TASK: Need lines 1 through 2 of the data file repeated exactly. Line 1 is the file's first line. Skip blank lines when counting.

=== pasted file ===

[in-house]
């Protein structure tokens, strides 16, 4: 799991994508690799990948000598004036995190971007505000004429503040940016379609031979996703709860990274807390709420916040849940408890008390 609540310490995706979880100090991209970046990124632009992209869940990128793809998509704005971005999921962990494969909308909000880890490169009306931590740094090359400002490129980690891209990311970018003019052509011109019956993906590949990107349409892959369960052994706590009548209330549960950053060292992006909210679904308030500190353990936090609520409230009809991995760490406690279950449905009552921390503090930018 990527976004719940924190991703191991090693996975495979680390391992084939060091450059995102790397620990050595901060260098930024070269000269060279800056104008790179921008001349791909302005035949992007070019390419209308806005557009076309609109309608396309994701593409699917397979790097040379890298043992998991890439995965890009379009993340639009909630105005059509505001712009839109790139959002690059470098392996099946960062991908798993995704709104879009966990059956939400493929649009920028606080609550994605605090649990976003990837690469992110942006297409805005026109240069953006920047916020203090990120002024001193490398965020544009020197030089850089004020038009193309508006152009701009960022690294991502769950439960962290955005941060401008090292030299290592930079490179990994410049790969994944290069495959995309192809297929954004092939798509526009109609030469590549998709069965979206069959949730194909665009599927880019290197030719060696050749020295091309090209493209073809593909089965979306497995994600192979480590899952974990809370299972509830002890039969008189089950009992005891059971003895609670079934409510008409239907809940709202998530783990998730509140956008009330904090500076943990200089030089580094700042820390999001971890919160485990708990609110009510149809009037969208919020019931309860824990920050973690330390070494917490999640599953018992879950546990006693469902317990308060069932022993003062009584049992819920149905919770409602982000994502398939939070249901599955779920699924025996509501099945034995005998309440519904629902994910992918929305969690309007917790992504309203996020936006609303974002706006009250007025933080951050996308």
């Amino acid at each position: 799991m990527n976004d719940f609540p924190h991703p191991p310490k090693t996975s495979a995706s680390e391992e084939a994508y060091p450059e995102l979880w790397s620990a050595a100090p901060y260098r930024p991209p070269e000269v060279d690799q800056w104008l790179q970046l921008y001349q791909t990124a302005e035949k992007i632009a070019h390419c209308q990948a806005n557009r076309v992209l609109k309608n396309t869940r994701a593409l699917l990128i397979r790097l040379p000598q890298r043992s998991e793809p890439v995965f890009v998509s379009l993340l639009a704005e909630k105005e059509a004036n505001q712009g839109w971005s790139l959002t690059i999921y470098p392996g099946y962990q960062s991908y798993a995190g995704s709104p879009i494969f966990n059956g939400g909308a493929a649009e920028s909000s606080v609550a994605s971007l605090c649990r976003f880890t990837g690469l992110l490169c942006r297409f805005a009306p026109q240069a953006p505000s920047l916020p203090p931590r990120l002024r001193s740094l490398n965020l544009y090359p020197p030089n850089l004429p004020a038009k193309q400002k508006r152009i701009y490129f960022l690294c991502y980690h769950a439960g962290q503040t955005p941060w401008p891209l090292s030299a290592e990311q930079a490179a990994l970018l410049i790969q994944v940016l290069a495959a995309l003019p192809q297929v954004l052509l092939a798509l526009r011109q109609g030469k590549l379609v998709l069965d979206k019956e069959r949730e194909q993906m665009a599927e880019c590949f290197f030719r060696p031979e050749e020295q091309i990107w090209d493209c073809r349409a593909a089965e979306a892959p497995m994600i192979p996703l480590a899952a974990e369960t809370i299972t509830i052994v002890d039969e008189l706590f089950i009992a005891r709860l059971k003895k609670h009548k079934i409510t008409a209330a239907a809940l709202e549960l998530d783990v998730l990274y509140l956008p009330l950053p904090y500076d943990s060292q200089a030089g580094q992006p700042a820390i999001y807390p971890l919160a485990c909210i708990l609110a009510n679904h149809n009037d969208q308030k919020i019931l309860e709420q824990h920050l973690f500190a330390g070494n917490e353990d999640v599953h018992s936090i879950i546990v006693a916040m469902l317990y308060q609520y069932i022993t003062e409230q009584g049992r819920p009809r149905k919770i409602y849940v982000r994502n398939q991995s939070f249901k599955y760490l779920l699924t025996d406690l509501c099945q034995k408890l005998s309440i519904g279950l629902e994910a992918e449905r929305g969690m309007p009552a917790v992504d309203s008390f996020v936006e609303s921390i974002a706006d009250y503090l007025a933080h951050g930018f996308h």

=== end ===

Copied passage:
[in-house]
């Protein structure tokens, strides 16, 4: 799991994508690799990948000598004036995190971007505000004429503040940016379609031979996703709860990274807390709420916040849940408890008390 609540310490995706979880100090991209970046990124632009992209869940990128793809998509704005971005999921962990494969909308909000880890490169009306931590740094090359400002490129980690891209990311970018003019052509011109019956993906590949990107349409892959369960052994706590009548209330549960950053060292992006909210679904308030500190353990936090609520409230009809991995760490406690279950449905009552921390503090930018 990527976004719940924190991703191991090693996975495979680390391992084939060091450059995102790397620990050595901060260098930024070269000269060279800056104008790179921008001349791909302005035949992007070019390419209308806005557009076309609109309608396309994701593409699917397979790097040379890298043992998991890439995965890009379009993340639009909630105005059509505001712009839109790139959002690059470098392996099946960062991908798993995704709104879009966990059956939400493929649009920028606080609550994605605090649990976003990837690469992110942006297409805005026109240069953006920047916020203090990120002024001193490398965020544009020197030089850089004020038009193309508006152009701009960022690294991502769950439960962290955005941060401008090292030299290592930079490179990994410049790969994944290069495959995309192809297929954004092939798509526009109609030469590549998709069965979206069959949730194909665009599927880019290197030719060696050749020295091309090209493209073809593909089965979306497995994600192979480590899952974990809370299972509830002890039969008189089950009992005891059971003895609670079934409510008409239907809940709202998530783990998730509140956008009330904090500076943990200089030089580094700042820390999001971890919160485990708990609110009510149809009037969208919020019931309860824990920050973690330390070494917490999640599953018992879950546990006693469902317990308060069932022993003062009584049992819920149905919770409602982000994502398939939070249901599955779920699924025996509501099945034995005998309440519904629902994910992918929305969690309007917790992504309203996020936006609303974002706006009250007025933080951050996308």